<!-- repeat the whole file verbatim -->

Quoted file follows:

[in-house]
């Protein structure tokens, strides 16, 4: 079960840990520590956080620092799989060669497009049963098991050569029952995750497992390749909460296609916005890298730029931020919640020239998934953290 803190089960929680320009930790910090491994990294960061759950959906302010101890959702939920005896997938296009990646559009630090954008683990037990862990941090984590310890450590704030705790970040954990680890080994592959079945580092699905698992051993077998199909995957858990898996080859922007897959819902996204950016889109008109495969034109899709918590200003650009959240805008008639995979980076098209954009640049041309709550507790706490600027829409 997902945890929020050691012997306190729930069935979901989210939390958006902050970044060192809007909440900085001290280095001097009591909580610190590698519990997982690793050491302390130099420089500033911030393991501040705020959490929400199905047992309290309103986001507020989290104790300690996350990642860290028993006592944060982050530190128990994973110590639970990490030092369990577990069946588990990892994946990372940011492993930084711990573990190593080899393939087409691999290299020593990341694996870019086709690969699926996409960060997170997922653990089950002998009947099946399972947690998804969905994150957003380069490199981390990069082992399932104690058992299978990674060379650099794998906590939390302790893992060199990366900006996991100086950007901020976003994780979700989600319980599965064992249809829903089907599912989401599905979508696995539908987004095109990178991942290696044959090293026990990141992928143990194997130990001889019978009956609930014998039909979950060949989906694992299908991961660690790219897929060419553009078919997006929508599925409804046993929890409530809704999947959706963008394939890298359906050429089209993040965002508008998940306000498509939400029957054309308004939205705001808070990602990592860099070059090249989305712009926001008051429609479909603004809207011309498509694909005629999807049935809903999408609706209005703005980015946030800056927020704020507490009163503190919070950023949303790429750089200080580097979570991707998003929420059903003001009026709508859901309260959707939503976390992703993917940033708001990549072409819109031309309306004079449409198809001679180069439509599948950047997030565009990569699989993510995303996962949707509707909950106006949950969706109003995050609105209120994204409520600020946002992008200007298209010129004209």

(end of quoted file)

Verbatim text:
[in-house]
């Protein structure tokens, strides 16, 4: 079960840990520590956080620092799989060669497009049963098991050569029952995750497992390749909460296609916005890298730029931020919640020239998934953290 803190089960929680320009930790910090491994990294960061759950959906302010101890959702939920005896997938296009990646559009630090954008683990037990862990941090984590310890450590704030705790970040954990680890080994592959079945580092699905698992051993077998199909995957858990898996080859922007897959819902996204950016889109008109495969034109899709918590200003650009959240805008008639995979980076098209954009640049041309709550507790706490600027829409 997902945890929020050691012997306190729930069935979901989210939390958006902050970044060192809007909440900085001290280095001097009591909580610190590698519990997982690793050491302390130099420089500033911030393991501040705020959490929400199905047992309290309103986001507020989290104790300690996350990642860290028993006592944060982050530190128990994973110590639970990490030092369990577990069946588990990892994946990372940011492993930084711990573990190593080899393939087409691999290299020593990341694996870019086709690969699926996409960060997170997922653990089950002998009947099946399972947690998804969905994150957003380069490199981390990069082992399932104690058992299978990674060379650099794998906590939390302790893992060199990366900006996991100086950007901020976003994780979700989600319980599965064992249809829903089907599912989401599905979508696995539908987004095109990178991942290696044959090293026990990141992928143990194997130990001889019978009956609930014998039909979950060949989906694992299908991961660690790219897929060419553009078919997006929508599925409804046993929890409530809704999947959706963008394939890298359906050429089209993040965002508008998940306000498509939400029957054309308004939205705001808070990602990592860099070059090249989305712009926001008051429609479909603004809207011309498509694909005629999807049935809903999408609706209005703005980015946030800056927020704020507490009163503190919070950023949303790429750089200080580097979570991707998003929420059903003001009026709508859901309260959707939503976390992703993917940033708001990549072409819109031309309306004079449409198809001679180069439509599948950047997030565009990569699989993510995303996962949707509707909950106006949950969706109003995050609105209120994204409520600020946002992008200007298209010129004209």